As a Leader, Does Mission Matter?

Does Mission Matter?

Some months ago, Secretary of State Rex Tillerson ordered his department to redefine its mission and issue a new statement of purpose to the world. The draft statements under review were similar to the old mission statement, except for one thing — any mention of promoting democracy was being eliminated.  This was a big change.

According to an internal email, the State Department’s Executive Steering Committee convened a meeting of leaders to draft new statements on the department’s purpose, mission and ambition, as part of the overall reorganisation of the State Department and USAID. 

The State Department’s draft statement on its purpose was: 

“We promote the security, prosperity and interests of the American people globally.”

The State Department’s draft statement on its mission was: 

“Lead America’s foreign policy through global advocacy, action and assistance to shape a safer, more prosperous world.”

The State Department’s draft statement on its ambition is: 

“The American people thrive in a peaceful and interconnected world that is free, resilient and prosperous.”

Compare that to the State Department Mission Statement that is currently on the books, as laid out in the department’s fiscal year 2016 financial report:

 “The Department’s mission is to shape and sustain a peaceful, prosperous, just, and democratic world and foster conditions for stability and progress for the benefit of the American people and people everywhere. This mission is shared with the USAID, ensuring we have a common path forward in partnership as we invest in the shared security and prosperity that will ultimately better prepare us for the challenges of tomorrow.”

Former senior State Department officials from both parties are reported to have said that eliminating “just” and “democratic” from the State Department’s list of desired outcomes is neither accidental nor inconsequential.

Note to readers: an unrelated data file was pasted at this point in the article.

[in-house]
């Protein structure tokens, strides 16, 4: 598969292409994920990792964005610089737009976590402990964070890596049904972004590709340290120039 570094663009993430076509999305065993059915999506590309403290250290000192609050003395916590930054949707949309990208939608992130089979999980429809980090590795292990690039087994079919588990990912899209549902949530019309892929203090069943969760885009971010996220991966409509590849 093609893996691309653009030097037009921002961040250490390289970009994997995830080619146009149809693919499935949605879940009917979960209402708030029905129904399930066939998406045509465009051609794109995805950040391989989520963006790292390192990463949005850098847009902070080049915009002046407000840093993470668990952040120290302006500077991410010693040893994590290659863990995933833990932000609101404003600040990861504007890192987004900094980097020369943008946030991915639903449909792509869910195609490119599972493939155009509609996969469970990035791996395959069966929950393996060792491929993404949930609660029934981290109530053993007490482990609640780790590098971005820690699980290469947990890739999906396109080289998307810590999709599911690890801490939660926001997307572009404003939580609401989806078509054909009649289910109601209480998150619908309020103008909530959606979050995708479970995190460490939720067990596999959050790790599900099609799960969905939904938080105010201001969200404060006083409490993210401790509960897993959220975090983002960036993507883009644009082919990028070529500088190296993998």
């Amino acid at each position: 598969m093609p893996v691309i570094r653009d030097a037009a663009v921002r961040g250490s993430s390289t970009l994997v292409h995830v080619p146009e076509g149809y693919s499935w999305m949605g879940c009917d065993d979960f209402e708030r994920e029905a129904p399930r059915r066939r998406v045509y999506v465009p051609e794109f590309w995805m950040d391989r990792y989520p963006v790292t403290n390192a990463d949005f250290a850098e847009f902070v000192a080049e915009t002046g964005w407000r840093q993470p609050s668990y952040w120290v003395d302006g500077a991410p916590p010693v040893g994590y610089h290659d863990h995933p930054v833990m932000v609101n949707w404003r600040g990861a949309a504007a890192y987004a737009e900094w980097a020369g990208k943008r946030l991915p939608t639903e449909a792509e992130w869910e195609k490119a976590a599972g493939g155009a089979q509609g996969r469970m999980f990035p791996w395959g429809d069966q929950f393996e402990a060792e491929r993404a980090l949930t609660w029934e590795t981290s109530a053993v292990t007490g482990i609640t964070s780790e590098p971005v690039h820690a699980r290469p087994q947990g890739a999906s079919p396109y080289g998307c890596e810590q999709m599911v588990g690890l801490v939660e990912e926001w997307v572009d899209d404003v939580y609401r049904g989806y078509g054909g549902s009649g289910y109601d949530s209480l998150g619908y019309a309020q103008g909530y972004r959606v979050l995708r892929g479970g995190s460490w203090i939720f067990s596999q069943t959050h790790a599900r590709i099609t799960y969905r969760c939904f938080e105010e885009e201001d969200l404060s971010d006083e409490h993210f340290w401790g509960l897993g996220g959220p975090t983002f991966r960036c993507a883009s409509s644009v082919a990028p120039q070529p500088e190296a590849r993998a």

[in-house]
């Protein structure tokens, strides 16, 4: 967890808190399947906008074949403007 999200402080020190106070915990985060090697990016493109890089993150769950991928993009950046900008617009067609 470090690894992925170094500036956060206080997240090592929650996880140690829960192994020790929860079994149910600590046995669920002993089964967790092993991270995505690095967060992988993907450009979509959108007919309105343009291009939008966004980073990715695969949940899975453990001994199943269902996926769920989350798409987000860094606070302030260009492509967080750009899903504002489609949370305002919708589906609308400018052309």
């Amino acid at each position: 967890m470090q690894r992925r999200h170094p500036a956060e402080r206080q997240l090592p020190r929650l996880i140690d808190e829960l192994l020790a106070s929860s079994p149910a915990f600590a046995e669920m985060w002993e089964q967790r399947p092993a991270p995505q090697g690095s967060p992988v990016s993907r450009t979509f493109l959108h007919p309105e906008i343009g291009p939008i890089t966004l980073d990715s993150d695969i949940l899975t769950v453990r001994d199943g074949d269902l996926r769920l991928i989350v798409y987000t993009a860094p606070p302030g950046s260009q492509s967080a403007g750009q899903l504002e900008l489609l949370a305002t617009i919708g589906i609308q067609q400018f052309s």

“The only significant difference is the deletion of justice and democracy,” it is reportedly said by Elliott Abrams.  He served as deputy national security adviser for global democracy strategy during the George W. Bush administration. “We used to want a just and democratic world, and now apparently we don’t.”

Does mission matter is a question worth asking.  This mission statement is important because it sends a signal about American priorities and intentions to foreign governments and people around the world, said Abrams, who was considered by Tillerson for the job of deputy secretary of state but rejected by President Trump.

“That change is a serious mistake that ought to be corrected,” he said. “If not, the message being sent will be a great comfort to every dictator in the world.”

Tom Malinowski, who served as assistant secretary of state for democracy, human rights and labor for the Obama administration, said the new proposed mission statement brings U.S. foreign policy into closer alignment with that of some of America’s chief adversaries, including Russia.

Any changes in the State Department mission statement may not seem very significant viewed in isolation. But Tillerson has made several statements and decisions that indicate he plans to lower the priority of democracy and human rights in U.S. foreign policy.

Mission does matter

Mission does matter, at least if you believe in your mission and want colleagues to pursue it as a beacon of intent.  And, if circumstances change, then so might the mission, not least if the previous mission has been achieved.  However, everyone in the organisation needs to know this and those who do not believe in it or are motivated it, should be afforded the opportunity to make other choices.